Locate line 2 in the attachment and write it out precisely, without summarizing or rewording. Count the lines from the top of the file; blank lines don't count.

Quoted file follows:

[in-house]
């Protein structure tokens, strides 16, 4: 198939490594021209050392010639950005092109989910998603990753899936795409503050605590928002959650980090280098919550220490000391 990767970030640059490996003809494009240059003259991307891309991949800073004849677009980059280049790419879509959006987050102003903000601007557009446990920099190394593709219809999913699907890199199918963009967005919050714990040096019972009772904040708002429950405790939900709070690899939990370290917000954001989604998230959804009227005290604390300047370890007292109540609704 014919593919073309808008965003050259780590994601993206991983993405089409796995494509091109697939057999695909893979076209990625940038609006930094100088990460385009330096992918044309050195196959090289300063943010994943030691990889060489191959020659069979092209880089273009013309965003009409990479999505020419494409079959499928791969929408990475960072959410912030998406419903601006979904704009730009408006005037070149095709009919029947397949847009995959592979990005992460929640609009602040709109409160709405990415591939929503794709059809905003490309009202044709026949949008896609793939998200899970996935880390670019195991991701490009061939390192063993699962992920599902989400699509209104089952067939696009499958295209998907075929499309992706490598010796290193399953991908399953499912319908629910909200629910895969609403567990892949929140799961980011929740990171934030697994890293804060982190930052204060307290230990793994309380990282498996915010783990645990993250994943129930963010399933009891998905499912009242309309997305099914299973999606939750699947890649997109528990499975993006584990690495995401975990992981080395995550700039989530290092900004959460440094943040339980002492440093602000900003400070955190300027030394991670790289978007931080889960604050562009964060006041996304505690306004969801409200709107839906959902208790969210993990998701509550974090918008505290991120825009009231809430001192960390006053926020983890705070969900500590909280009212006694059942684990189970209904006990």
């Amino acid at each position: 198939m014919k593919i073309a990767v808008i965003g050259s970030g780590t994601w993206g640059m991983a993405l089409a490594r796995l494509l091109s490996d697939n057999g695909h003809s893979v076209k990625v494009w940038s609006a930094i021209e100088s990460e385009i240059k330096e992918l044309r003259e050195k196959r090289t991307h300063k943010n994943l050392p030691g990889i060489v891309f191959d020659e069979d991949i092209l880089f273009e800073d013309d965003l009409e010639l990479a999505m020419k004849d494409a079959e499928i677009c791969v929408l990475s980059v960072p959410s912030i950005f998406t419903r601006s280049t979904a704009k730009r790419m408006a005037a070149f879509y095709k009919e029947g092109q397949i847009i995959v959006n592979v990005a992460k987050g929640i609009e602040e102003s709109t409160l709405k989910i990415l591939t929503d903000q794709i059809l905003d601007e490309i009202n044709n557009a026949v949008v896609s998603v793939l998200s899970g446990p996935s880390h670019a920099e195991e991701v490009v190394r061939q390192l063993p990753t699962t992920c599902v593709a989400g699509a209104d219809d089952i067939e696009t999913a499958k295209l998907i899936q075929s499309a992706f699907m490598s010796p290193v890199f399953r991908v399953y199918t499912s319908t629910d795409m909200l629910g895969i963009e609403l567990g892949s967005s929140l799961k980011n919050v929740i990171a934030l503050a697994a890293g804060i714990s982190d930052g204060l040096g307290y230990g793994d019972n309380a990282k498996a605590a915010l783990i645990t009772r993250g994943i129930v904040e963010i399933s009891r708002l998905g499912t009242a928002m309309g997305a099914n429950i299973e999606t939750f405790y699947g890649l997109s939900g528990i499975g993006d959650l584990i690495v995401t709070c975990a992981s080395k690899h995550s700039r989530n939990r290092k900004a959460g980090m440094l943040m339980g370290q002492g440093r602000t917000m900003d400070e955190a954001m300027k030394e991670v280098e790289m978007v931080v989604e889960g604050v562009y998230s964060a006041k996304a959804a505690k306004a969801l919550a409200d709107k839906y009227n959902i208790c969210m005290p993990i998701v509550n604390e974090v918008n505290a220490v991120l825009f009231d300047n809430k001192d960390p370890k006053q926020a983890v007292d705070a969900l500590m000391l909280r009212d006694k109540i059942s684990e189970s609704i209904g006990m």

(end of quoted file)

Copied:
């Protein structure tokens, strides 16, 4: 198939490594021209050392010639950005092109989910998603990753899936795409503050605590928002959650980090280098919550220490000391 990767970030640059490996003809494009240059003259991307891309991949800073004849677009980059280049790419879509959006987050102003903000601007557009446990920099190394593709219809999913699907890199199918963009967005919050714990040096019972009772904040708002429950405790939900709070690899939990370290917000954001989604998230959804009227005290604390300047370890007292109540609704 014919593919073309808008965003050259780590994601993206991983993405089409796995494509091109697939057999695909893979076209990625940038609006930094100088990460385009330096992918044309050195196959090289300063943010994943030691990889060489191959020659069979092209880089273009013309965003009409990479999505020419494409079959499928791969929408990475960072959410912030998406419903601006979904704009730009408006005037070149095709009919029947397949847009995959592979990005992460929640609009602040709109409160709405990415591939929503794709059809905003490309009202044709026949949008896609793939998200899970996935880390670019195991991701490009061939390192063993699962992920599902989400699509209104089952067939696009499958295209998907075929499309992706490598010796290193399953991908399953499912319908629910909200629910895969609403567990892949929140799961980011929740990171934030697994890293804060982190930052204060307290230990793994309380990282498996915010783990645990993250994943129930963010399933009891998905499912009242309309997305099914299973999606939750699947890649997109528990499975993006584990690495995401975990992981080395995550700039989530290092900004959460440094943040339980002492440093602000900003400070955190300027030394991670790289978007931080889960604050562009964060006041996304505690306004969801409200709107839906959902208790969210993990998701509550974090918008505290991120825009009231809430001192960390006053926020983890705070969900500590909280009212006694059942684990189970209904006990």